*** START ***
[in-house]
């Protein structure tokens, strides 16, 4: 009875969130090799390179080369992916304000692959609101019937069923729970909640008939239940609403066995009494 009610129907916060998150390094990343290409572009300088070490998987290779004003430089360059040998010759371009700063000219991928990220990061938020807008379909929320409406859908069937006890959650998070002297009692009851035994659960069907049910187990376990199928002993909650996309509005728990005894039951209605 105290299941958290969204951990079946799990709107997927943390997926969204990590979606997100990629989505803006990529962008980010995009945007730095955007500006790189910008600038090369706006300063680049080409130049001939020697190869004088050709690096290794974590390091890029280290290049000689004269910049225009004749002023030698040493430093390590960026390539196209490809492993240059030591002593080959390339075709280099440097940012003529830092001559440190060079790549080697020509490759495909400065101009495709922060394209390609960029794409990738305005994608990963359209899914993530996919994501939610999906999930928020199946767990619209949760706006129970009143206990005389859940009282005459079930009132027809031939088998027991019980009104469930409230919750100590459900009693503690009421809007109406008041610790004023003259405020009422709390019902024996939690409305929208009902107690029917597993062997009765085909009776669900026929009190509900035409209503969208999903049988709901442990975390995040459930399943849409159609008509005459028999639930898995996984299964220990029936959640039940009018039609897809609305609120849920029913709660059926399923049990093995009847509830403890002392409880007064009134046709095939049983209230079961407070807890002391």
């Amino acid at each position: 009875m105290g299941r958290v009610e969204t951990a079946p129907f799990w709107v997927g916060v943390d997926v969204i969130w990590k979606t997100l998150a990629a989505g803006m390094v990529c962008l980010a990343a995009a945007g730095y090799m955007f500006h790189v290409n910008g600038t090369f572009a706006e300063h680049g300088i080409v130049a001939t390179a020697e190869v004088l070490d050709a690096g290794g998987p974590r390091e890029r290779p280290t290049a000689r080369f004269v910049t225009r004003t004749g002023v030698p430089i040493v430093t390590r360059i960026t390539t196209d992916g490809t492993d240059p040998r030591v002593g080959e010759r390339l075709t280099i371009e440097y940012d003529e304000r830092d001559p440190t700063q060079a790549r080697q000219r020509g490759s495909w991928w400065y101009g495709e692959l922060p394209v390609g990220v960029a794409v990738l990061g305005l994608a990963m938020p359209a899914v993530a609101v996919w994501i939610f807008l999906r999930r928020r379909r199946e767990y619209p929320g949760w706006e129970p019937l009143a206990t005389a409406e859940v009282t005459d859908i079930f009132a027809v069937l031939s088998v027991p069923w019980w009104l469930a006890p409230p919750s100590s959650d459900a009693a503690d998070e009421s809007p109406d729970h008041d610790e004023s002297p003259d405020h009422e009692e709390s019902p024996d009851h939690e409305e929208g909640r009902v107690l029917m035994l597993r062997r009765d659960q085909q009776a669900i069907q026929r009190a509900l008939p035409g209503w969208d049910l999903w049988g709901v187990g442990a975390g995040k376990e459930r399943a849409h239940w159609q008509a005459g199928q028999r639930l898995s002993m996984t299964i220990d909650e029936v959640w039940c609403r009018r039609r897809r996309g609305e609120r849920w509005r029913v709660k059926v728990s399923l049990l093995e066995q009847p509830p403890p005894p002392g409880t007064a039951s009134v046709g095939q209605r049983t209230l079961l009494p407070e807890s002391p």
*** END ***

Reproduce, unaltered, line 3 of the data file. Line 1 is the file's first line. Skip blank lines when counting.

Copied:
């Amino acid at each position: 009875m105290g299941r958290v009610e969204t951990a079946p129907f799990w709107v997927g916060v943390d997926v969204i969130w990590k979606t997100l998150a990629a989505g803006m390094v990529c962008l980010a990343a995009a945007g730095y090799m955007f500006h790189v290409n910008g600038t090369f572009a706006e300063h680049g300088i080409v130049a001939t390179a020697e190869v004088l070490d050709a690096g290794g998987p974590r390091e890029r290779p280290t290049a000689r080369f004269v910049t225009r004003t004749g002023v030698p430089i040493v430093t390590r360059i960026t390539t196209d992916g490809t492993d240059p040998r030591v002593g080959e010759r390339l075709t280099i371009e440097y940012d003529e304000r830092d001559p440190t700063q060079a790549r080697q000219r020509g490759s495909w991928w400065y101009g495709e692959l922060p394209v390609g990220v960029a794409v990738l990061g305005l994608a990963m938020p359209a899914v993530a609101v996919w994501i939610f807008l999906r999930r928020r379909r199946e767990y619209p929320g949760w706006e129970p019937l009143a206990t005389a409406e859940v009282t005459d859908i079930f009132a027809v069937l031939s088998v027991p069923w019980w009104l469930a006890p409230p919750s100590s959650d459900a009693a503690d998070e009421s809007p109406d729970h008041d610790e004023s002297p003259d405020h009422e009692e709390s019902p024996d009851h939690e409305e929208g909640r009902v107690l029917m035994l597993r062997r009765d659960q085909q009776a669900i069907q026929r009190a509900l008939p035409g209503w969208d049910l999903w049988g709901v187990g442990a975390g995040k376990e459930r399943a849409h239940w159609q008509a005459g199928q028999r639930l898995s002993m996984t299964i220990d909650e029936v959640w039940c609403r009018r039609r897809r996309g609305e609120r849920w509005r029913v709660k059926v728990s399923l049990l093995e066995q009847p509830p403890p005894p002392g409880t007064a039951s009134v046709g095939q209605r049983t209230l079961l009494p407070e807890s002391p």